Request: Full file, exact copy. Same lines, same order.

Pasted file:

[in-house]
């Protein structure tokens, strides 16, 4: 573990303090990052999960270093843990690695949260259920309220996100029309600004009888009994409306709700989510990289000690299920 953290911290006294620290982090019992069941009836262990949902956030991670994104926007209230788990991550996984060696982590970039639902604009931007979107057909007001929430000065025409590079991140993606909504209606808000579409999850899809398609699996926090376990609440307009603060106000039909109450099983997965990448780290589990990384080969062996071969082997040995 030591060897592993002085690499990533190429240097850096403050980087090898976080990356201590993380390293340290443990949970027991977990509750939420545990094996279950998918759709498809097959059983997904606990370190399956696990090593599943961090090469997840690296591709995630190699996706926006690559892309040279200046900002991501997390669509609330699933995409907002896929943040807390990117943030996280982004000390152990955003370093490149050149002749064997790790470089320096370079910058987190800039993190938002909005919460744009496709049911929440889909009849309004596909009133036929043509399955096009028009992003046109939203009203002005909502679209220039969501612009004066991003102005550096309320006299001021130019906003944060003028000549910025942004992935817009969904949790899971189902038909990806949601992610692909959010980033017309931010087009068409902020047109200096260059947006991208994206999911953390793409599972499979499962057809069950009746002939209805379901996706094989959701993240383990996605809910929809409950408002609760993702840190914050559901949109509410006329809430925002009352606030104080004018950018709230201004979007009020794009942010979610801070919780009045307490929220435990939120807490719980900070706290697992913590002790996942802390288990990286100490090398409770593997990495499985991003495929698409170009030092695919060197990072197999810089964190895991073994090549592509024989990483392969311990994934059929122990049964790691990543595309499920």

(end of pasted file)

[in-house]
């Protein structure tokens, strides 16, 4: 573990303090990052999960270093843990690695949260259920309220996100029309600004009888009994409306709700989510990289000690299920 953290911290006294620290982090019992069941009836262990949902956030991670994104926007209230788990991550996984060696982590970039639902604009931007979107057909007001929430000065025409590079991140993606909504209606808000579409999850899809398609699996926090376990609440307009603060106000039909109450099983997965990448780290589990990384080969062996071969082997040995 030591060897592993002085690499990533190429240097850096403050980087090898976080990356201590993380390293340290443990949970027991977990509750939420545990094996279950998918759709498809097959059983997904606990370190399956696990090593599943961090090469997840690296591709995630190699996706926006690559892309040279200046900002991501997390669509609330699933995409907002896929943040807390990117943030996280982004000390152990955003370093490149050149002749064997790790470089320096370079910058987190800039993190938002909005919460744009496709049911929440889909009849309004596909009133036929043509399955096009028009992003046109939203009203002005909502679209220039969501612009004066991003102005550096309320006299001021130019906003944060003028000549910025942004992935817009969904949790899971189902038909990806949601992610692909959010980033017309931010087009068409902020047109200096260059947006991208994206999911953390793409599972499979499962057809069950009746002939209805379901996706094989959701993240383990996605809910929809409950408002609760993702840190914050559901949109509410006329809430925002009352606030104080004018950018709230201004979007009020794009942010979610801070919780009045307490929220435990939120807490719980900070706290697992913590002790996942802390288990990286100490090398409770593997990495499985991003495929698409170009030092695919060197990072197999810089964190895991073994090549592509024989990483392969311990994934059929122990049964790691990543595309499920």